Americana has become an increasingly crowded marketplace over the last ten years or so, with more and more bands trying to tap into mythic folklore and an undeniably potent songwriting tradition. More positively, it is also a musical area where slow building word of mouth success has been the primary means of breaking a band. The Bella Union label seems to have shrewdly picked the best of the current bunch, with the imminently returning Fleet Foxes and the much admired Low Anthem. This final show on the latter’s European tour proved to be a complete delight, although for somewhat unexpected reasons.
First, support act The Head And The Heart demonstrated how difficult it is to stand out in this area. Not even the occasional bit of cutesy hand clapping and dancing could raise their game. In fairness, there were some good songs here desperately trying to break out, but they were mostly stifled by frustratingly unmusical execution, particularly from the leaden rhythm section. Most of the songs featured pounding drums at an extreme volume, beating the life out of the material. There’s more heart than head in this music for sure, but the group appear to have confused volume with intensity. The finest moments were when drums dropped out completely, allowing the group’s front line harmonies some space to communicate. In order to play this sort of music, with its intentionally limited harmonic and melodic palette, it is vital either to write exceptional songs, or to have a distinctive mode of delivery.
Fortunately, The Low Anthem are more than capable of doing both. Few gigs come with quite this dazzling an array of instruments – from clarinets and pump organs to bowed percussion, saws, an upright bass and a drum kit with a huge, old fashioned bass drum. From this, it’s immediately clear that The Low Anthem are no ordinary modern country group. Much of this music also has a hymnal, contemplative quality that makes The Low Anthem a uniquely mature and compelling group.
Few gigs begin this quietly. For the first few songs, it is calm enough to hear what vocalist Ben Knox Miller refers to as ‘the fake shutter sound’ on the cameras immediately in front of the stage. It is a quiet confidence, however, rather than a sign of vulnerability. Here is a band with a courageous, admirable belief that nuanced, fragile music can resonate with large audiences. They begin gathered tightly around a single old school microphone, delivering the haunting reverie of Ghost Woman Blues from the new album Smart Flesh. It’s an alarming start to proceedings – but the band sustain this kind of ghostly, melancholy mood for most of the set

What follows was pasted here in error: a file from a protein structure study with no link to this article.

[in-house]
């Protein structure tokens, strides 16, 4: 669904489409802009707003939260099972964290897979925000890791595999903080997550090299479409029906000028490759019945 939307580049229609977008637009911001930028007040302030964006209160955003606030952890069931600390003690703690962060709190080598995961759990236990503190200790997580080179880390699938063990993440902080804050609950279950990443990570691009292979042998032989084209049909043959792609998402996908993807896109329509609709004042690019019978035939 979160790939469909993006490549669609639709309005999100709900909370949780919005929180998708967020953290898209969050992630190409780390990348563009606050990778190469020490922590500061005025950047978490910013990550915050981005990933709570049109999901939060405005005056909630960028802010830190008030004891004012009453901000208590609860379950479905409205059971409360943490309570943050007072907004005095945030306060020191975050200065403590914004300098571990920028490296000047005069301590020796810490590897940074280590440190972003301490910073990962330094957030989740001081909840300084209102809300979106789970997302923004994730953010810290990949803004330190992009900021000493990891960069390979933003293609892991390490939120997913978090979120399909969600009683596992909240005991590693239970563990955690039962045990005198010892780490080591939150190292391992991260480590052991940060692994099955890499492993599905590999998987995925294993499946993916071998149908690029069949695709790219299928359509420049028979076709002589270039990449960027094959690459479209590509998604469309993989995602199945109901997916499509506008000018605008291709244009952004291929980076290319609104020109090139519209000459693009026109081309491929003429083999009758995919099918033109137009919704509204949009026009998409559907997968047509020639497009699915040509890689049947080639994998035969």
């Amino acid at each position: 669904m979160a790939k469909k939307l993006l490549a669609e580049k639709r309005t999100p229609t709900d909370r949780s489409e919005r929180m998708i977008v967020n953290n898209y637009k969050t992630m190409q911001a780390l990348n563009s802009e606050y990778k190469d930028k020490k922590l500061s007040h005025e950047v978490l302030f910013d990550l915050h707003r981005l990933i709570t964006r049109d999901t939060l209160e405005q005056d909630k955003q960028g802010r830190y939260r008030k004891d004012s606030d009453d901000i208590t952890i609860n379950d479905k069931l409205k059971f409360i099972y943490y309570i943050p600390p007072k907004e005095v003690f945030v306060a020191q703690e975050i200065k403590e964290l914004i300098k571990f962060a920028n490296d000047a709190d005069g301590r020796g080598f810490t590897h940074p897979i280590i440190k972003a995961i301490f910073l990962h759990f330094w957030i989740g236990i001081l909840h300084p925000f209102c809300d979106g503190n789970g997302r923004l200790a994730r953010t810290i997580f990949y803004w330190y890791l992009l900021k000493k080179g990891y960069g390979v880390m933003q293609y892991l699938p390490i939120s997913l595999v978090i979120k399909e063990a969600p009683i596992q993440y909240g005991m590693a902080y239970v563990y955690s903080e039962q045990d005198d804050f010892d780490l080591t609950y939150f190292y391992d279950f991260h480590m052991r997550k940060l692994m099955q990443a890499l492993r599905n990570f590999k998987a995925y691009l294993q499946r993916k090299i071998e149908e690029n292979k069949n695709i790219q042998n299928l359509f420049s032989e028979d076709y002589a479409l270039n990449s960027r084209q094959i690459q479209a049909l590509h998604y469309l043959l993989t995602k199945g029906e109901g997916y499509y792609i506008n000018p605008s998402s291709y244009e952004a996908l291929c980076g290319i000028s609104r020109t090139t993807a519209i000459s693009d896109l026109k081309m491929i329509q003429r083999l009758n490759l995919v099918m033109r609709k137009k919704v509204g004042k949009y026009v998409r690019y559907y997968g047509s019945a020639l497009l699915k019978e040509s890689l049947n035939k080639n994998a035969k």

The generous set offers judicious selections from their three albums so far, including a desolate, mournful TIcket Taker, a stark and impressive Smart Flesh and a desperately sad rendition of This Goddamn House. The latter concludes with a surprisingly moving chorus of audience members’ mobile ringtones. There is plenty of instrument swapping, with Jeff Prystowsky moving between bass and drums and Jocie Adams proving adept at moving between clarinet, trumpet and percussion. Much of this seems to be done on the fly, with the band convening for brief discussions between songs.
The sense of improvisation and invention is brought into sharper relief by some peculiar crackles and bangs during the otherwise beautifully still To The Ghosts Who Write History Books. These technical problems force the group to abandon the stage for ten minutes while a solution is found. With admirable quick wittedness, the band leave the stage, not for an unexpected break, but to march out into the centre of the auditorium with instruments in hand, to perform a few songs within the audience, sans amplification. This wonderful moment not only demonstrates the group’s skills with close vocal harmony and their knowledge of the American folk canon, it also shows their close relationship with their audience and willingness to adapt to difficult situations. ‘It’s nice to be reminded that the big stage, the lights and the sound are all bullshit’, said Knox Miller. ‘We’re still at the local bar’. Lesser bands would have thrown hissyfits and stormed off stage.
Yet The Low Anthem, so confident with the space, silences and slow moving lines in their songs, still seem a slightly schizophrenic band. Perhaps from a thought that a whole set of such bleak material might be too much for any audience, they periodically burst into full throttle, stomping electric rockers. Boeing 737 and Hey, All You Hippies! are the most recent examples of this – ragged and slightly clumsy, whilst Home I’ll Never Be sounds like Tom Waits fronting Mumford and Sons (it is, in fairness, a Tom Waits song). For sure, some contrast and balance in their music is probably a requirement, but they need to find a way of delivering these intense blasts of electric energy with some of the consideration and finesse that characterises their best songs.
They end as they began, gathered together around one microphone, with a startling Charlie Darwin (Knox Miller at last showcasing that striking, affecting falsetto) and a faithful but intense take on Leonard Cohen’s Bird On A Wire. Cohen has clearly been a major influence on Knox MIller, and both his sadness and compassion inform his writing. For sheer instrumental creativity (bowed banjo, anyone?) and triumph in the face of adversity, this may be one of the gigs of the year.